Thanks to the partnership, Open LMS can count on AWS’s expertise in building and running data centers, using computing equipment, storage equipment, networking equipment, and much more. As experts, they secure all that structure with their own rigorous protocols. They're physically protecting those servers, maintaining the electricity in case there's a power outage or storm. They protect the data at that level.

Then, Open LMS adds its own security layer on top providing all the systems and security for the LMS application. On top of that, we're maintaining the system by following processes such as applying security patches, encryption, backups, and more. AWS can assist with these processes, but Open LMS is primarily responsible for designing, implementing, operating, and supporting them at scale.

AWS has a shared responsibility model that explains the division of security responsibilities clearly. It states that:

  • AWS is responsible for securing and protecting the infrastructure that hosts all the services Open LMS needs in order to run its solutions. That includes hardware, software, networking, and physical centers.
  • Open LMS is in charge of configuring all the AWS services they hire. They need to be set up for compliance with key security standards and data protection rules. This configuration includes managing the stored data, classifying assets and information, and giving proper permissions to admins and users.

Finally, it’s important to highlight that customers also share a responsibility for the security of an LMS. For example, a final security layer is that users make sure their passwords are secure. Whether a higher education institution or a business utilizing an LMS for corporate training, organizations need to make sure that their end-users understand their security responsibilities. Open LMS gladly assists customers in understanding what those expectations mean.

US Government Security

Amazon maintains a wholly separate data center built specifically for US government customers. These AWS GovCloud (US) facilities offer even greater security than their normal data centers. Open LMS, has used this service for government customers who need learning management systems, which could be the military, financial departments, or any kind of government agency, state or federal.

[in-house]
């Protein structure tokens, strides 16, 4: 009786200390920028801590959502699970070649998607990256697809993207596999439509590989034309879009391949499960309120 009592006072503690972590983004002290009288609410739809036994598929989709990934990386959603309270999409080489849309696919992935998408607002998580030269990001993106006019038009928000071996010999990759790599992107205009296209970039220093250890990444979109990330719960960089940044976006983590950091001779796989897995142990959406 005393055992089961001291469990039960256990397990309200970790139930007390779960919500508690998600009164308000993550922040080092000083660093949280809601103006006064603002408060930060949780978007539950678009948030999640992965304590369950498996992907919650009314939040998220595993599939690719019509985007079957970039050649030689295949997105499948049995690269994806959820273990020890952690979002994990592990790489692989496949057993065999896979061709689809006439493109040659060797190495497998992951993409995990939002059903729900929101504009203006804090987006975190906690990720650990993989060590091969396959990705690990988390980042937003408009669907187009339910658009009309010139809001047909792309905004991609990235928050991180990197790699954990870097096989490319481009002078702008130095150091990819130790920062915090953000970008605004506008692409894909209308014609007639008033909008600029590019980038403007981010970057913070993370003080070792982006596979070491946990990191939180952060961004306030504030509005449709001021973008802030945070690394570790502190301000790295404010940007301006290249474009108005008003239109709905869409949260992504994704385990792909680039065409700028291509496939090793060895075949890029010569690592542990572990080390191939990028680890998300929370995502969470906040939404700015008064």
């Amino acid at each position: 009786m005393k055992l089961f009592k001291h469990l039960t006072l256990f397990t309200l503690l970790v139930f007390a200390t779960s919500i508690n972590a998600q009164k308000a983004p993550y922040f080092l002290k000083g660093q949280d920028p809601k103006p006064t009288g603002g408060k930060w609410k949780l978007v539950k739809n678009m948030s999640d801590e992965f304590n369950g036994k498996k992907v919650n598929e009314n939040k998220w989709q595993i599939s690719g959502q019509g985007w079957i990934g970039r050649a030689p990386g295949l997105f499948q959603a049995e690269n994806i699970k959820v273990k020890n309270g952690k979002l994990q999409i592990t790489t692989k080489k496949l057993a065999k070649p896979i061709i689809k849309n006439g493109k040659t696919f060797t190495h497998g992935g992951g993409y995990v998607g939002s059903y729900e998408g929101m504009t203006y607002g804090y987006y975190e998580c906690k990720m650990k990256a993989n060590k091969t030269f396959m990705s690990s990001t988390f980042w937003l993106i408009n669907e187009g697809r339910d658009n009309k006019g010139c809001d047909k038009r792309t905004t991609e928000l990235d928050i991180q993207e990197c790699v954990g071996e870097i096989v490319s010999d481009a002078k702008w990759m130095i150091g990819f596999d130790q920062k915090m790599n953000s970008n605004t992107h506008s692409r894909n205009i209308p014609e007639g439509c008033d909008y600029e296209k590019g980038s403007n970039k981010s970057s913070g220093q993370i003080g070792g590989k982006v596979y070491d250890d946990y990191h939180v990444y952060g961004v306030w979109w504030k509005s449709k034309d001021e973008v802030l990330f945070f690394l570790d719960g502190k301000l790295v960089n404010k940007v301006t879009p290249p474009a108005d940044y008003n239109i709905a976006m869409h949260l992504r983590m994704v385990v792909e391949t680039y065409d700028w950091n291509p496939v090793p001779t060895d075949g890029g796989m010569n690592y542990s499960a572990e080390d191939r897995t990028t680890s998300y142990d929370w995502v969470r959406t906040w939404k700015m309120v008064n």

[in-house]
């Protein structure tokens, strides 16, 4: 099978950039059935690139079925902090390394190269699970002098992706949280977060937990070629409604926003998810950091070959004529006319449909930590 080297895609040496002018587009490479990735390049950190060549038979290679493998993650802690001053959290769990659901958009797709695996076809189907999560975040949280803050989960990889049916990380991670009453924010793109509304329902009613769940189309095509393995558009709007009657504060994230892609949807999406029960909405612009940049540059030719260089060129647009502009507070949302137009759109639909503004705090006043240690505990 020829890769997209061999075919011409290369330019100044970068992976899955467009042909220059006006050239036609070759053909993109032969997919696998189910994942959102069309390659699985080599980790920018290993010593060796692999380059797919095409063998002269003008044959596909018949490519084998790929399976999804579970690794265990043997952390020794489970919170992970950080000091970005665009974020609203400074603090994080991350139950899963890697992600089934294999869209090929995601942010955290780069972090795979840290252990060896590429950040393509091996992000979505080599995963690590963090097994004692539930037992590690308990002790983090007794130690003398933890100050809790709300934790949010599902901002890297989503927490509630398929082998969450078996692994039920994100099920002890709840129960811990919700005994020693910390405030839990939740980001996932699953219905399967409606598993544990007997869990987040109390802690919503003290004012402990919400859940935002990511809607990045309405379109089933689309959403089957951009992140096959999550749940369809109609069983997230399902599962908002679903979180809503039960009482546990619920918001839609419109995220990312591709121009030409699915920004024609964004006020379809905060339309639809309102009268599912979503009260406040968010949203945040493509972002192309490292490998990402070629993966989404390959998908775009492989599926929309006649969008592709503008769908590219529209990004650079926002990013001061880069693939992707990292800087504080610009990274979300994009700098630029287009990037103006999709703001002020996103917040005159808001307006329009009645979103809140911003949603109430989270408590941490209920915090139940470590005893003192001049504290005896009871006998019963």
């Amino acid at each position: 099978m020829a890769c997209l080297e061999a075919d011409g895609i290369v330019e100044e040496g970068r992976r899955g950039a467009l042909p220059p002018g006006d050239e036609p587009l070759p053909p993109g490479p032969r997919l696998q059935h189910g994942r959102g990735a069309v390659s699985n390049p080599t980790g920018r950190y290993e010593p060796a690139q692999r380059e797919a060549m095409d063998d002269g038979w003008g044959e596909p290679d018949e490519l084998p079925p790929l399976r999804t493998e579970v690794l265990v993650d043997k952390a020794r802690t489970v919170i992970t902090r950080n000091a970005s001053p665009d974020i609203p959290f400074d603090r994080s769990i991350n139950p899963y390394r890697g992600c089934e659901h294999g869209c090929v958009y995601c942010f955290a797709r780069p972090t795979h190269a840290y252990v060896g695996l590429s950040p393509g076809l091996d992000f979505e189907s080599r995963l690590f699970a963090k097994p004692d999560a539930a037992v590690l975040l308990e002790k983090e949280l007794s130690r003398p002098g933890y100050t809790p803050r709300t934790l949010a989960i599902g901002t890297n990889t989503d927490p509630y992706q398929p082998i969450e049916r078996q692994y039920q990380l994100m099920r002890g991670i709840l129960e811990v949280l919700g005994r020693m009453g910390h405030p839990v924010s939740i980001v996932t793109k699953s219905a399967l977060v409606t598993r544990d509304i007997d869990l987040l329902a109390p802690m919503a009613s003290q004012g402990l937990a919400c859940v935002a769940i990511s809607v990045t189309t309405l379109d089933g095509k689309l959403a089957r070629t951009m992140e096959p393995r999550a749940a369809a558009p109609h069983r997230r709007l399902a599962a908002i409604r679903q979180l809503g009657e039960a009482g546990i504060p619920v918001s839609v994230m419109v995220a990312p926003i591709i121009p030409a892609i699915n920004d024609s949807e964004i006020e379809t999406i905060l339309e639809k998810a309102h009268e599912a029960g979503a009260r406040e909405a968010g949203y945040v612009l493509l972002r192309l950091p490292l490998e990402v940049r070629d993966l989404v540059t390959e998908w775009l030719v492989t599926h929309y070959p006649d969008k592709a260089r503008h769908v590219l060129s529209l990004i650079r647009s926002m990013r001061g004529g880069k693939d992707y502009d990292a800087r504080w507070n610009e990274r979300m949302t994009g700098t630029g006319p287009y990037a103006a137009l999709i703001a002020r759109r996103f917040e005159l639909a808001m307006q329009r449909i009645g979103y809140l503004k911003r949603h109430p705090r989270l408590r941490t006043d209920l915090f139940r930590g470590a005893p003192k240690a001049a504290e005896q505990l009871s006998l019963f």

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Choose the Most Secure Alternative

The ultimate conclusion is clear: an open-source LMS doesn’t inherently represent a security risk, no matter the use case. Contrary to closed-source solutions, the visible code of open-source software accelerates the discovery and fixing of vulnerabilities and issues. In any case, an open-source LMS might even be verifiably safer than other options!

Open-source software provides the perfect technology for eLearning, as it can be modified to integrate elements or features at will. Every business or educational institution has its own challenges and requirements, so having the ability to customize and adapt is hugely important in an LMS. This is just one of the reasons why Open LMS benefits from being based on one of the leading open-source LMS platforms in the market: Moodle™.

An LMS that leverages the best of open source, implements world-class security protocols, and partners with industry-leading providers will set your learning program off on the path to success.

This article has been adapted from our recent ebook “Open-Source LMS Security Myths Debunked”. Download your copy now. Alternatively, if you want to talk to our experts about our secure open-source technology and how it can help you, contact us today.
Derek Brost
About the author

Derek Brost

Derek Brost has over 26 years of professional experience in Information Technology engineering, security, and leadership roles. Derek was the founder and Chief Security Officer of the first network medical device security and compliance company in the United States. In addition to his direct experience in industries ranging from manufacturing, healthcare, and technology services, he also has served for many years in security and compliance consulting to an even wider variety of industries, sizes and shapes of organizations.